5. Today a family of four can have income of nearly $21,000 and still be considered to be living in poverty. This income does not include a substantial amount of governmental benefits: noncash benefits such as food stamps (about $2,200), housing assistance (about $5,400), Medicaid (about $6,000 for a family of four), the State Children’s Health Insurance Program (SCHIP) (about $1,000 per child), energy assistance (about $400), the school lunch and breakfast programs (as much as $600 per child), and the Special Supplemental Nutrition Program for Women, Infants, and Children (WIC) (about $400 per person). It also does not count refundable tax credits such as the Earned Income Tax Credit (EITC) (about $1,700), because they are “post-tax.” (All figures are average benefit amounts in 2002 regardless of family size, unless otherwise noted.) In addition, assets, such as the family home are not counted. Nor is the income of cohabitors and nonfamily household members. All of this non-income and governmental assistance permits the typical “poor” family to consume 50% more than their income alone would permit.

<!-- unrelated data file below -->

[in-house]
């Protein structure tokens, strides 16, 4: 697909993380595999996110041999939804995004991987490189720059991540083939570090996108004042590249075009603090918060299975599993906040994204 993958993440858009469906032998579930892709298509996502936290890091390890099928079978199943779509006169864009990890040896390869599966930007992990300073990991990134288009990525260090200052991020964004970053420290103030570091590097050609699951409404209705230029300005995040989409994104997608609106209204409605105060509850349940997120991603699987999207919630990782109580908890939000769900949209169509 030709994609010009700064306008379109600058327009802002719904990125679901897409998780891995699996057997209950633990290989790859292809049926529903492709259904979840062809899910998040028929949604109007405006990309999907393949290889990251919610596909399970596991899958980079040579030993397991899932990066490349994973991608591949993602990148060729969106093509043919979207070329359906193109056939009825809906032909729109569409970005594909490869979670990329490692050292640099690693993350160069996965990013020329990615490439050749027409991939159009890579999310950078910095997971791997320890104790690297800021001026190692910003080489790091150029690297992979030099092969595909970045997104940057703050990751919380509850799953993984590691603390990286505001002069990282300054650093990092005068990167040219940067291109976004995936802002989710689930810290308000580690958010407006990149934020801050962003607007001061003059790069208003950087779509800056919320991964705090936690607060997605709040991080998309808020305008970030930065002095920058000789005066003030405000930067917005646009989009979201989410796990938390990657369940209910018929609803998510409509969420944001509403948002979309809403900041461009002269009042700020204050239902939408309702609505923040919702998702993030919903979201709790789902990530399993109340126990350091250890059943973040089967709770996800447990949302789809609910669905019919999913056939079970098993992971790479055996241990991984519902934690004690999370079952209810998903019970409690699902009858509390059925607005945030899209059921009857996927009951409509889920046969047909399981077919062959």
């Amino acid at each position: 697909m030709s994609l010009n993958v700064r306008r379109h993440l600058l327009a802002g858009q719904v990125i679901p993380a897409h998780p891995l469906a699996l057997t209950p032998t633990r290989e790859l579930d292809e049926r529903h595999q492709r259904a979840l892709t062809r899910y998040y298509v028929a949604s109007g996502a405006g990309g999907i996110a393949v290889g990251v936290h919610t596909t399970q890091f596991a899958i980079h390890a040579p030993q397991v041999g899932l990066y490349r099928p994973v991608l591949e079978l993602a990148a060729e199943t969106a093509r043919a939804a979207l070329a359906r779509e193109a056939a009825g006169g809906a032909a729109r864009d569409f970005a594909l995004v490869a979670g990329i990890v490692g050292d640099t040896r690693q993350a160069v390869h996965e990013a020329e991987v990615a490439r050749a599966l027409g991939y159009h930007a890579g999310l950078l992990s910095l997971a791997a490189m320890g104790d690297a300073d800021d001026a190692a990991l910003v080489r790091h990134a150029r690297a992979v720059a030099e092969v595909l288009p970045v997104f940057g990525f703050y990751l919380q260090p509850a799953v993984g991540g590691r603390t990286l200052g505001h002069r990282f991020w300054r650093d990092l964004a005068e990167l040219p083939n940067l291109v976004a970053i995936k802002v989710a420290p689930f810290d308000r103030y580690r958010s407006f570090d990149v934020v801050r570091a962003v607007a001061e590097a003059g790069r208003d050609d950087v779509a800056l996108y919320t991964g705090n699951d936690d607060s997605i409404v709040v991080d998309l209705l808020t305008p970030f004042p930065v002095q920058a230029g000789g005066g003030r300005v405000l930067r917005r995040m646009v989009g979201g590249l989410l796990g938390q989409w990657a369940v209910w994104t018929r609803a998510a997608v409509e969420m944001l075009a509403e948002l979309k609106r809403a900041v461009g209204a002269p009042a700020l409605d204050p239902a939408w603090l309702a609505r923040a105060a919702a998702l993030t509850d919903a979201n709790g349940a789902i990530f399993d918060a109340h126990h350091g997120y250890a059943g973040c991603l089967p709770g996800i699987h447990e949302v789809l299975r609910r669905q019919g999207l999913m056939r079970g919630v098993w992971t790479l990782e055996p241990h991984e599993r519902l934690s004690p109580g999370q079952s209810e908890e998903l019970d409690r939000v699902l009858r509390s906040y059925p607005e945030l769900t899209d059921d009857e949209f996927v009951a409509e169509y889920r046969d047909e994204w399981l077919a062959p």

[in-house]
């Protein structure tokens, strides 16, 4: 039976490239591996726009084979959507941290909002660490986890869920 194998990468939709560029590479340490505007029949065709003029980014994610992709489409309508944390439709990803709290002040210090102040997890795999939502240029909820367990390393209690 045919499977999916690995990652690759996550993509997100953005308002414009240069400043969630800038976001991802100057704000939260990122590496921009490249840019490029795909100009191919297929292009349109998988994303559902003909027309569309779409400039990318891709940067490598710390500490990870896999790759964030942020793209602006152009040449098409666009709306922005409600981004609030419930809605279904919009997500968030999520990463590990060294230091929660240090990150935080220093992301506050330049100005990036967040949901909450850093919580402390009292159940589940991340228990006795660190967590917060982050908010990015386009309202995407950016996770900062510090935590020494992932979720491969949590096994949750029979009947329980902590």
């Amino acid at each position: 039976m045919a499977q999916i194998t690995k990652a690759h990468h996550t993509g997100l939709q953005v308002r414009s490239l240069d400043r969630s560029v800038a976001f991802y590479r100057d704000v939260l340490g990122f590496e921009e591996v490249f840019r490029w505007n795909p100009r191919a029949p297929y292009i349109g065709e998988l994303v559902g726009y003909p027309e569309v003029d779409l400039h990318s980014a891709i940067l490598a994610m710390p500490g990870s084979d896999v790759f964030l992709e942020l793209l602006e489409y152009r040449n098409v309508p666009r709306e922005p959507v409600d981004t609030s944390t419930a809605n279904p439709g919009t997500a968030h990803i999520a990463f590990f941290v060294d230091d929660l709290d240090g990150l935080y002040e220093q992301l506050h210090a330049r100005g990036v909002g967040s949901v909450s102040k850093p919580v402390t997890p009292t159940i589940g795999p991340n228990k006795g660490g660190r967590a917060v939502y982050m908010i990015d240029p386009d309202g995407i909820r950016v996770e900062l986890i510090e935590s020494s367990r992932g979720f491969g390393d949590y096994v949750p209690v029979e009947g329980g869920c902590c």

6. Bette Noir, you may well be correct about this being a supplemental ration akin to food stamps. I suspect though that like the 40 million people making less than 17K a year here that ration is the difference between the prospect of starvation and not.

    The only ray of sunshine in NK is that if the army starts to really feel the pain (and they have been majorly exempt up to now) there is a good prospect for regime change.

    “More than half the filers exempt from federal income tax in 2011 are in the lowest income quintile, meaning they make less than 80 percent of the country. As Bruce Bartlett at The New York Times notes, those in the bottom quintile have incomes of less than $16,812.”

  7. Albert Spruce: “It’s a clever diabolical plot. Studies have shown that restricted calorie diets prolong life. The North Koreans will live forever. Be afraid, very afraid”

    You may be on to something. They probably don’t have an epidemic of Diabetes. If they did their general state of malnutrition might just cure it:

    “British researchers develop “cure” for Type 2 diabetes: starve yourself

    British researchers have developed what they say is a “cure” for Type 2 diabetes, the most common form of the disease. And all you have to do is starve yourself for eight weeks.